Using the Ursina module

Hello! This python module:

called ursina is created in panda3d. I started making a game in it, and was wondering, because ursina is made in panda3d, will it be right to put the game in the panda3d community as it eventually is panda3d?

First you should worry about finishing the game. Second, why not use just panda? If you run into issues with Ursina, it will be probably harder to get some sort of help if people here dont use it.

If you’re asking whether it’s okay to show it off on this forum then, while I’m no mod and thus don’t speak with authority, I don’t see why not. As you say, while it would be using a third-party framework/engine, underneath that it uses Panda, and thus it’s potentially of interest to the community here.

If you’re asking whether it’s okay to ask for help with it here, then I’d say that it’s likely okay to ask for help with Panda-specific things. However, help with Ursina-specific things would likely be better asked in an Ursina community, or of the Ursina devs, I think.


I can’t use panda because there is a feature in Ursina that I can’t seem to recreate in panda. I read the source code, but still, I can’t recreate it.

If you don’t mind a tangent for curiosity, what is that feature?

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This is the one:

EDIT: It is used to determine which side of an object the mouse has clicked, and it is useful for making games.

But Panda’s internal collision system does provide collision-normals, as I recall.

But in GitHub when I click on self.collision.normal, it redirects me to the same thing I have shared the link of, as if it is a recursion.


Is it of a CollisionNode or a CollisionSolid?

Neither. It’s provided by the CollisionEntry class, I believe–the class of which instances are provided in collision -events and -queues.

So, for example:

# Presume that we've set up a CollisionHandlerQueue to pick up events

if self.handler.getNumEntries() > 0:
    entry = self.handler.getEntry(0)
    collisionNormal = entry.getSurfaceNormal(render)


# Presume that we've set up a CollisionHandlerEvent, and
# registered a collision-event to call the method below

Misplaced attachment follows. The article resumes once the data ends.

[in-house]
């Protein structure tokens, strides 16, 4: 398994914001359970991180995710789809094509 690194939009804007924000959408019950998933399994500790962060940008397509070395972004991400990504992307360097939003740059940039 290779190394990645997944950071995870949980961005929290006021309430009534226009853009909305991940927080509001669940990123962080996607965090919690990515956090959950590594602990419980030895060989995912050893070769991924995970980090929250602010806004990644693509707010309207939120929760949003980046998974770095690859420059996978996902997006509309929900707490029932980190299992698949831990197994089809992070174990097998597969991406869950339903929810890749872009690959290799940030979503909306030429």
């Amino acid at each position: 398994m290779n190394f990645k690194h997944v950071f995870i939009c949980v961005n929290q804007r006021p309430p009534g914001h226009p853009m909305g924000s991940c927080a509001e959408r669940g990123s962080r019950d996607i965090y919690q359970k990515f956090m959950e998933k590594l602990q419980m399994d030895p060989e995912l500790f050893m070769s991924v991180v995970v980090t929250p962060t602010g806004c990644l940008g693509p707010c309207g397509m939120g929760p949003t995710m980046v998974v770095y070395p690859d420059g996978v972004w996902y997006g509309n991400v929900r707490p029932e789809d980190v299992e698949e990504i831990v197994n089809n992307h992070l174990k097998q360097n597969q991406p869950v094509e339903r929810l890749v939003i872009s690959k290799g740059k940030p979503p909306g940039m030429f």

def someCollisionOrOther(self, entry):
    collisionNormal = entry.getSurfaceNormal(render)

Does it do what ursina.mouse.normal does?

I’ve never used Ursina, so I have little idea, I’m afraid. What does ursina.mouse.normal do?

Run You will see that we can place blocks like minecraft. The source code just creates a new block every time a block is clicked by doing clicked_block.position + mouse.normal (mouse is global). Then it creates a new block in the place the mouse has clicked (at the correct side, so if we click on the right of the block there is a new block at the right and so on.)

So, if I’m understanding you correctly, it detects the point under the mouse and then provides the surface normal? That’s quite doable in Panda, I believe.

It would call for some implementation–something along these lines, I believe:

  • Create a ray and a queue-handler
  • When the user clicks (or under whatever condition you prefer, e.g. every frame):
    • Update the ray’s position and orientation to reflect the mouse-cursor, using “setFromLens”
    • Traverse the scene-graph
    • Check the queue for entries
      • If there is more than one:
        • Sort the entries
        • Take the first entry (which, after sorting, should be the closest).
          • From this, copy the relevant data (e.g. surface-position and surface-normal) to your own variables, if called for.

The only caveat is the question of objects that have no collision-nodes attached, should there be any. You could have your ray detect all visible geometry, but this may have performance implications.

Actually second as the camera also has a collision solid.

Will try.

EDIT: So collision.normal returns a Vec3, right?

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That’s fair–although note that this is one case in which bitmasks can help, allowing you to prevent the ray from colliding with the camera’s collision-object.

Do you mean “CollisionEntry.getSurfaceNormal()”? If so, then I believe that that’s right, yes.

Yeah, I could do that, I would set the ray’s bitmask to only the object while the camera’s to the objects, but not the ray.

Yes. OK. Will try (I am tired of typing will try again and again :slight_smile: )

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Exactly, yes. :slight_smile:

That’s fair! I can understand being tired, I do believe! ^^;

If it is unclear, it means that it gets the side of the clicked object (The ursina one). So like the game minecraft, if we right-click the left of a block, a new block appears on the left whereas we click up, there is a new block above the block and so on.

That sounds like it likely involves just what I said, indeed.

(Plus more logic for creating a block, aligning it with the centre of the selected one, etc. But that’s likely specific to the Minecraft-game, I imagine, rather than being the general functionality of that “mouse.normal” feature.)